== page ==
Middleton Public School teacher Anne Norton retires after 43-year career

"Educational and mentally stimulating because I learned something every day."

This is how Middleton Public School teacher Anne Norton has summed up her 43-year career.

While she officially retired from full-time teaching in January, Anne took the opportunity to celebrate her retirement with her colleagues and friends on May 16 at the Quality Inn Parkes International.

"It's exciting to go from one situation to another, especially when it's not what you expect it to be," she said.

"I don't miss working seven days a week," she laughed.

"It (retirement) really is all the fun and none of the responsibility."

Anne, now 64, can still be spotted around Middleton - she's been taking on some casual work for the past five months, which she said has allowed her to stay in touch with the kids.

She began teaching at the school in 2003 but her career began in 1976 in Blacktown, not too far from her childhood home in Manly.

"When I was starting out, you didn't really work over 50 years old, women didn't work that long," Anne said.

"You'd get married and have kids, and then that was it."

In total Anne has taught at 14 schools, with Hillsborough near Newcastle between 1992-2003 and Middleton being her longest stints.

Her husband, the late Reg Norton - who grew up in Cowra - brought her to Parkes before he passed away in 2010.

Anne was among the first faces to welcome the school's newest students each year. If she wasn't teaching kindergarten, she mainly turned her attention to either Year 1 or Year 2.

She had the opportunity to be relieving principal on occasions throughout 2018, which saw her teaching students in years 5 and 6.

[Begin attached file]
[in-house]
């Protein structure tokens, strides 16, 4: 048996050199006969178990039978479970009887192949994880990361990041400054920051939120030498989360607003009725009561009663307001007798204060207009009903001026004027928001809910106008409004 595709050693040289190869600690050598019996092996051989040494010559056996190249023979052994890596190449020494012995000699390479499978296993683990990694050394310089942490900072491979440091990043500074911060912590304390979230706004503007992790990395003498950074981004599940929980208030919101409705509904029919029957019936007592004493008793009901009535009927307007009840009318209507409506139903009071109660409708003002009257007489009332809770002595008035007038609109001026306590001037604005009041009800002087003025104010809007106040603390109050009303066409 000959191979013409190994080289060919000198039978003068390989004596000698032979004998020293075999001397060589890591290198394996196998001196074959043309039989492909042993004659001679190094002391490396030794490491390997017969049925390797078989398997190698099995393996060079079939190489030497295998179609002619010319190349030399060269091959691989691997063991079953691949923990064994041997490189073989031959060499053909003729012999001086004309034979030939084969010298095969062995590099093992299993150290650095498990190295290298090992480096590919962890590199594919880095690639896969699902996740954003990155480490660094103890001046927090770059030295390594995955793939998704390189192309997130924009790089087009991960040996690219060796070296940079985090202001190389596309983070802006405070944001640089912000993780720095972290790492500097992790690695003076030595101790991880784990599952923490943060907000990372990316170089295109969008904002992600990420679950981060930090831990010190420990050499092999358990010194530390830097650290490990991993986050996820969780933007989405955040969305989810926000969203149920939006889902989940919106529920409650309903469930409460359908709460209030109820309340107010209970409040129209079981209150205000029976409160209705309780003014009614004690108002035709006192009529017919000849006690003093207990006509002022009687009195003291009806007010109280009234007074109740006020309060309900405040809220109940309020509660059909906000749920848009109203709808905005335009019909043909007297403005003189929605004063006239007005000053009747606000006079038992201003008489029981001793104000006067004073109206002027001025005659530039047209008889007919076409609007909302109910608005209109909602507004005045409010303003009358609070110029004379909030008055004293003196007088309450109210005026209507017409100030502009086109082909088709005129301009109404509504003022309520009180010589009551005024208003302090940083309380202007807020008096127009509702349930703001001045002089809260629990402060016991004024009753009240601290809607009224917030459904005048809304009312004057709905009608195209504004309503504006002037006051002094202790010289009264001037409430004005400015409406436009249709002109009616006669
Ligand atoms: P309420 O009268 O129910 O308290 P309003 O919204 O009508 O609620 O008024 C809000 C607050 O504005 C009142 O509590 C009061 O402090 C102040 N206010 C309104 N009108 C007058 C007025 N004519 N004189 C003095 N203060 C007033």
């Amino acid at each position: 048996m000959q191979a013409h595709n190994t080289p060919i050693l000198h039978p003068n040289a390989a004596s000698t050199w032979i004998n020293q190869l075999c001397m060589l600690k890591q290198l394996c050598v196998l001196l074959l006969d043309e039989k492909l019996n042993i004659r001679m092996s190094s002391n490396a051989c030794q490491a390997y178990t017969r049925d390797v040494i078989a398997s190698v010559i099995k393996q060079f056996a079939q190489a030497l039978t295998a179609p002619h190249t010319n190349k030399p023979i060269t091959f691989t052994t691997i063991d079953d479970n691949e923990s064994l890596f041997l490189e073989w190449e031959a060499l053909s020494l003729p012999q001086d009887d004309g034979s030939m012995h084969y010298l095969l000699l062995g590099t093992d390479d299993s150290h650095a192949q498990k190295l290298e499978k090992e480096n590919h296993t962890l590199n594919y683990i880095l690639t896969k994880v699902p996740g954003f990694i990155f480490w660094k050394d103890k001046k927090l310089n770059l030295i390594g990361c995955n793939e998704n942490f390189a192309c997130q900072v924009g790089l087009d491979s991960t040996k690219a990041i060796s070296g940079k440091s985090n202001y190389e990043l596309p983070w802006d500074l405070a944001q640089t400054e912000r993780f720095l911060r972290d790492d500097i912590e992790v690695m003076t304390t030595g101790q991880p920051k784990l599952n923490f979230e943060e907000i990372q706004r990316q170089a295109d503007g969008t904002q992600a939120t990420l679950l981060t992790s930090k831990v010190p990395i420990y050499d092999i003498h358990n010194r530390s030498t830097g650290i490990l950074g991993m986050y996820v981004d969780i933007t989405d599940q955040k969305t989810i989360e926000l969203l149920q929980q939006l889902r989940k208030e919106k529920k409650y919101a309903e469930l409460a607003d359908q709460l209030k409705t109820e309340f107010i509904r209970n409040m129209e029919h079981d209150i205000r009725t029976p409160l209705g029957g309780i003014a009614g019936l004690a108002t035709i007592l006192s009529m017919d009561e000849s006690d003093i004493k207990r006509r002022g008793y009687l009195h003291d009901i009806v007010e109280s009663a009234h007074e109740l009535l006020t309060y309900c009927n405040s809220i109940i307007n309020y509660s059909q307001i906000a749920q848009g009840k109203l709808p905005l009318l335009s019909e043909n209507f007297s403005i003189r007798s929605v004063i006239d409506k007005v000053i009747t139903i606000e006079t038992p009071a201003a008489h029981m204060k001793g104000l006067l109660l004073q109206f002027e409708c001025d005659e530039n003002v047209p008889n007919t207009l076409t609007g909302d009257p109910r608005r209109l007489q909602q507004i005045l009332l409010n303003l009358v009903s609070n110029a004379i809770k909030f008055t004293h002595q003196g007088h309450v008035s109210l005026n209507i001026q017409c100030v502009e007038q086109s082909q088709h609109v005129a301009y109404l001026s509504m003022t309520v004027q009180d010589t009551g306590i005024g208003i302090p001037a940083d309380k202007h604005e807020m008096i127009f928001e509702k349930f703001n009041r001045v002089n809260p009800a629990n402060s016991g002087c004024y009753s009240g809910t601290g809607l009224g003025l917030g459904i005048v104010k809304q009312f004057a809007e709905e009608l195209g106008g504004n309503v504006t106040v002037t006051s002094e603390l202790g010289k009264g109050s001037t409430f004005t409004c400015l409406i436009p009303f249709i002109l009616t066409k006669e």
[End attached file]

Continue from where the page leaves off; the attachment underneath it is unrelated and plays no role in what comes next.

"I never taught 5 and 6 before and I loved every minute of it," she said.

"To do something different like that was very stimulating, it was only for one term."

Things have just changed so much, it's unbelievable.

Anne Norton

Anne said what she loves most about Middleton Public is the caring staff she's worked with over the past 16 years.

"They're so collaborative," she said.

"When I started out, you were on your own, you had to look after yourself. Here, we work as a team and everyone is more concerned about the school and the children's welfare.

"They're all brilliant and so supportive in everything you do.

"And I love that being a smaller school you get to know every child."

Anne has witnessed many changes in the classroom and in teaching in her 43 years.

"There were no computers," she said.

"When the 286 was introduced and because I was the youngest, they put me in charge of the computer."

She was 32 and working at Hillsborough.

"I'd get a phone call from someone saying 'it doesn't work', I'd ask them if they had turned it on and their response would be yes," Anne said.

"Then I'd ask if they turned it on at the wall and at the module and they'd say 'oh'," she laughed.

"I'd get calls because the printer had no paper."

Anne also remembers having to write very long programs for her classes.

"Once computers were introduced, they started expecting more and more," she said.

"It went from written programs and reports - where if you made a mistake, you had to start all over again - to computers.

"We didn't have photocopiers, it was all jelly pads.

"Things have just changed so much, it's unbelievable.

"That's just over 43 years, imagine the changes since the slate and chalk days."

Anne has been enjoying her spare time at home, spending it with family and finding jobs around the house to do.

"I'm renovating kitchens and bathrooms, that's keeping me very busy," she said.

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